From the 1970s, no longer owning his own company, Ertegun’s interests became notoriously more diverse, and Greenfield’s book relies on Trow’s article to help document the tornado of social activity that the Erteguns inhabited. Their beautiful house in Bodrum, as Vanity Fair noted, became “the hottest ticket in town”, hosting everyone from Princess Margaret to Nureyev. Greenfield seems unperturbed by one guest’s recollection of a girl “cleaning the stones in the courtyard with a toothbrush”.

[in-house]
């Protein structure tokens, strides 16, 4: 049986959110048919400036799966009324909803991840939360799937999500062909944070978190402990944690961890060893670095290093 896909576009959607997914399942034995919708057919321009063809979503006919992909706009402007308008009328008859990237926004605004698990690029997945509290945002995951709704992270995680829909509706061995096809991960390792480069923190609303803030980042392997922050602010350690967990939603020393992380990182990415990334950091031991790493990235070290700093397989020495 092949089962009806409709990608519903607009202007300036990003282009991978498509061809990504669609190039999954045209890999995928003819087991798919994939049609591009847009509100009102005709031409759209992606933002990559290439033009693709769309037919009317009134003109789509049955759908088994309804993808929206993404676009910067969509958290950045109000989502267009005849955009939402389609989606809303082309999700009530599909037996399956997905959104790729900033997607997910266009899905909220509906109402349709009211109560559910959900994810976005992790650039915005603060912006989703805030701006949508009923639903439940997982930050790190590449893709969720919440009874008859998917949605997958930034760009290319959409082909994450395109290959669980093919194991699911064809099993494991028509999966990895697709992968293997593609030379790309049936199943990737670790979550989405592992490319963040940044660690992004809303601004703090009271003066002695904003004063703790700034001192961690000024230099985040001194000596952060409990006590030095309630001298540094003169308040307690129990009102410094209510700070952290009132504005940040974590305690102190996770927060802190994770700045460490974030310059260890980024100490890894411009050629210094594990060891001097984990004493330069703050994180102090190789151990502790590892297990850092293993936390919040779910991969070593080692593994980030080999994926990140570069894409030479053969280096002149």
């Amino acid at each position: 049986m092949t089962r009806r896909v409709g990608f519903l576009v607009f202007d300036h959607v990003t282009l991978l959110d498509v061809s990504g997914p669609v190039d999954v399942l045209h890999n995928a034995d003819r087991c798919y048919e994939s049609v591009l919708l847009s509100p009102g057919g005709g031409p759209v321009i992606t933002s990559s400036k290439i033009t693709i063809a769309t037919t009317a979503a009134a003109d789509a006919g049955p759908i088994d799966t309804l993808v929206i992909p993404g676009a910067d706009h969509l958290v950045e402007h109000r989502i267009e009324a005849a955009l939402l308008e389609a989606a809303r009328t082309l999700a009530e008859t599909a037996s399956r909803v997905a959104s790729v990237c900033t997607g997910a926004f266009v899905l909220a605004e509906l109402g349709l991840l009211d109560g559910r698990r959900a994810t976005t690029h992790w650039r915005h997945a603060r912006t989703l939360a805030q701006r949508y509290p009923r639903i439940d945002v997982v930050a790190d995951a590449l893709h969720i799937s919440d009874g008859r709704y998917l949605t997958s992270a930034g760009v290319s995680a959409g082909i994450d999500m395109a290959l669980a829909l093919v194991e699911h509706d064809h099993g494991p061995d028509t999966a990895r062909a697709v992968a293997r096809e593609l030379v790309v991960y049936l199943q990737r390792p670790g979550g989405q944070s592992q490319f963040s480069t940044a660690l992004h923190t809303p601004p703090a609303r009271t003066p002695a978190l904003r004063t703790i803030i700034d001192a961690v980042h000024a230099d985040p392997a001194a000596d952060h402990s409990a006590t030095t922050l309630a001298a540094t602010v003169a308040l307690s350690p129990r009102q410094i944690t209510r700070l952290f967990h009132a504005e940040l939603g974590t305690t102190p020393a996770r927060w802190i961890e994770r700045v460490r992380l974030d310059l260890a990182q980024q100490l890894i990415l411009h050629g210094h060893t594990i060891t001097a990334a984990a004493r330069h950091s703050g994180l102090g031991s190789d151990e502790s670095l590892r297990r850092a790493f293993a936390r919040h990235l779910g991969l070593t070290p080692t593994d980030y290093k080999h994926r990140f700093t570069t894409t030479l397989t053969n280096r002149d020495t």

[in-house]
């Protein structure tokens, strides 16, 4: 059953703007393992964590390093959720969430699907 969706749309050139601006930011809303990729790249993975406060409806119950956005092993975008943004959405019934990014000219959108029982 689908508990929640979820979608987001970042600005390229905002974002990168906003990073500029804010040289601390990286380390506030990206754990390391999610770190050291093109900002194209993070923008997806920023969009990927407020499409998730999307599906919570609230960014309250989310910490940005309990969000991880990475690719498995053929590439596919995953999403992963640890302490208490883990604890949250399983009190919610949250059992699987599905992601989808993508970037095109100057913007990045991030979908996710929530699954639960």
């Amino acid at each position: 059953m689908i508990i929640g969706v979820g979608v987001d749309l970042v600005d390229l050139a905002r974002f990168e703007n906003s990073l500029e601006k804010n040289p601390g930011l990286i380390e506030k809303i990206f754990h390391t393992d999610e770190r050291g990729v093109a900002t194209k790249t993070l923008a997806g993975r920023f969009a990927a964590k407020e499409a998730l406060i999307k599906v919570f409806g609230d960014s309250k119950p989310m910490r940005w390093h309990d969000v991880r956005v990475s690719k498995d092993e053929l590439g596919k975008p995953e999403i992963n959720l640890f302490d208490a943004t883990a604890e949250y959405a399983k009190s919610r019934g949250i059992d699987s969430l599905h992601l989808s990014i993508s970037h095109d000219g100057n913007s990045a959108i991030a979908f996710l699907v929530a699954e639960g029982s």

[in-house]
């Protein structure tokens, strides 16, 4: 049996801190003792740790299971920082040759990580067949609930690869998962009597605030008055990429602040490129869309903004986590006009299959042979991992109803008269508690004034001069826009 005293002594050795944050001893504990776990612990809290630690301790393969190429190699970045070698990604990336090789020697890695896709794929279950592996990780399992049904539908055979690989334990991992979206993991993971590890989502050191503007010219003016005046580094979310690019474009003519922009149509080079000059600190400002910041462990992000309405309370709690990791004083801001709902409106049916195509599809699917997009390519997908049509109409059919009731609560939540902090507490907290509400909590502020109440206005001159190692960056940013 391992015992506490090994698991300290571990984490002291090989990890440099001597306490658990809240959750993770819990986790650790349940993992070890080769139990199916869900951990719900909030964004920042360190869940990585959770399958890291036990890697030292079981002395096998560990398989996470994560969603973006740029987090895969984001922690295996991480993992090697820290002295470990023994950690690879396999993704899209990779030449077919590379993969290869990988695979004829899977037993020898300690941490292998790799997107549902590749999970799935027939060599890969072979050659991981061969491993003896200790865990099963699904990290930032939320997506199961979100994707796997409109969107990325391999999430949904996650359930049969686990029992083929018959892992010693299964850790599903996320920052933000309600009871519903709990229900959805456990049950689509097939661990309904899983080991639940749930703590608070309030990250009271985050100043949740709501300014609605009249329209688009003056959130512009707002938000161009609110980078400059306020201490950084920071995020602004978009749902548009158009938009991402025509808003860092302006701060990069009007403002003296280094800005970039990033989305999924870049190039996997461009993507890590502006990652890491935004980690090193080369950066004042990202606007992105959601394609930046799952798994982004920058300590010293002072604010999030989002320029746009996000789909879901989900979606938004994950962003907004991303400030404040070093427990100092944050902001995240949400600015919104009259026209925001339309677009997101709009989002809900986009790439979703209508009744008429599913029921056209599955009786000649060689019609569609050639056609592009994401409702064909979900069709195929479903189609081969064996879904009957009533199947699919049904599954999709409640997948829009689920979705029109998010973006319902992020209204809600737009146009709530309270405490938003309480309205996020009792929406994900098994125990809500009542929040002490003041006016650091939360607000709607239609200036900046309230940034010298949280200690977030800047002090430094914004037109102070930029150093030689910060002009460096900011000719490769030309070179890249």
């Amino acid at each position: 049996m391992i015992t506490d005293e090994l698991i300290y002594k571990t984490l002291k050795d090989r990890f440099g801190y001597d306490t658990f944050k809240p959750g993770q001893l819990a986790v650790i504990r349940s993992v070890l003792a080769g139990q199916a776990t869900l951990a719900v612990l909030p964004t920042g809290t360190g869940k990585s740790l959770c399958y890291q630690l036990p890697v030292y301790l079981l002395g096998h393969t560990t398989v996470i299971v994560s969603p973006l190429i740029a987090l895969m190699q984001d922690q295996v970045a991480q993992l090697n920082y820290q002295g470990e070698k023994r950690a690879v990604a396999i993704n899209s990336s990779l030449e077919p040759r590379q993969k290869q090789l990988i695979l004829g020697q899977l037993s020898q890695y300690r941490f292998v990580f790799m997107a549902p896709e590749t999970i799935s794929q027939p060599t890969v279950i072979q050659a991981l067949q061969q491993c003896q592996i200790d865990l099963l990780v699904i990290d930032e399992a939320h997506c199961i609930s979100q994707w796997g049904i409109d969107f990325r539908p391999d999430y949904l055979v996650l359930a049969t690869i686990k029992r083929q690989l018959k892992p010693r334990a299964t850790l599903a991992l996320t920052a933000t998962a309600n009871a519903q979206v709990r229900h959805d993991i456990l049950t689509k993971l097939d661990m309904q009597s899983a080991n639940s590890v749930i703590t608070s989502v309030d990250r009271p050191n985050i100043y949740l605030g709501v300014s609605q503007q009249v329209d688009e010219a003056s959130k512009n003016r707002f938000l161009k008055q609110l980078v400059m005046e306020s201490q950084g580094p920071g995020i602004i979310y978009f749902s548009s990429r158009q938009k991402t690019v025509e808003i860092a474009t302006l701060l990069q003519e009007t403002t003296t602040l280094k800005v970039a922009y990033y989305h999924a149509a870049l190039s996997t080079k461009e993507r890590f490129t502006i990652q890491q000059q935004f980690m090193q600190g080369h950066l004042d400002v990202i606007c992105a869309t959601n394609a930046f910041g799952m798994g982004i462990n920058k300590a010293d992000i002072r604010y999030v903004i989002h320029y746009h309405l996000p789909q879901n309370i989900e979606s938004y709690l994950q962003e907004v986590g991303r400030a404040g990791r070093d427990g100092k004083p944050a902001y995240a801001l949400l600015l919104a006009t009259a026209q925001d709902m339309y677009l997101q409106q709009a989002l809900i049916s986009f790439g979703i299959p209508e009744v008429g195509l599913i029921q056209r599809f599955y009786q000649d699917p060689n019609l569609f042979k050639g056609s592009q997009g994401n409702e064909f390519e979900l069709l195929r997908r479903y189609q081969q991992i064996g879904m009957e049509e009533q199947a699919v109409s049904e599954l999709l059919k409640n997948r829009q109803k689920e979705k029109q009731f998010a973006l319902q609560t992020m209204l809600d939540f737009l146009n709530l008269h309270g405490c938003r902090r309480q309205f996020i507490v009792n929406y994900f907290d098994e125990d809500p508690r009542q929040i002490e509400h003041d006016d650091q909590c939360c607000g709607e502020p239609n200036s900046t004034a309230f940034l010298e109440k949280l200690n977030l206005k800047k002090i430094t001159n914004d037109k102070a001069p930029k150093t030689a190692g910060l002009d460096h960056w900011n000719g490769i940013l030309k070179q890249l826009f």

But Ertegun, more tornado than man, was no ordinary society figure. As Trow deftly commented, “It is as though, bored by a series of routine household errands, Ahmet had decided to do them in a Bugatti. This means that in mundane situations (and Ahmet is involved in many mundane situations) the most interesting transactions are the transactions between Ahmet and his Bugatti-like Public Manner, not the transactions between Ahmet and the situation itself.” Ertegun was famous for combining high and low – going from elegant dinners to strip joints in an evening, a habit that got up the nose of New York’s classical elite. “Ahmet and Mica are simply people on the make,” Truman Capote notoriously observed. This didn’t stop him attending their parties. Trow quotes Diana Vreeland: “I had them to dinner before anyone you know had them to dinner…but why did I ask them back? It was the energy. Of course it was the energy.” As David Geffen observed, “The one word you’d inevitably have to come up with for Ahmet was fun. Ahmet was a lot of fun.” And of course it was having fun, in 2006 – at a Rolling Stones concert – that the great “Sultan of Soul” died.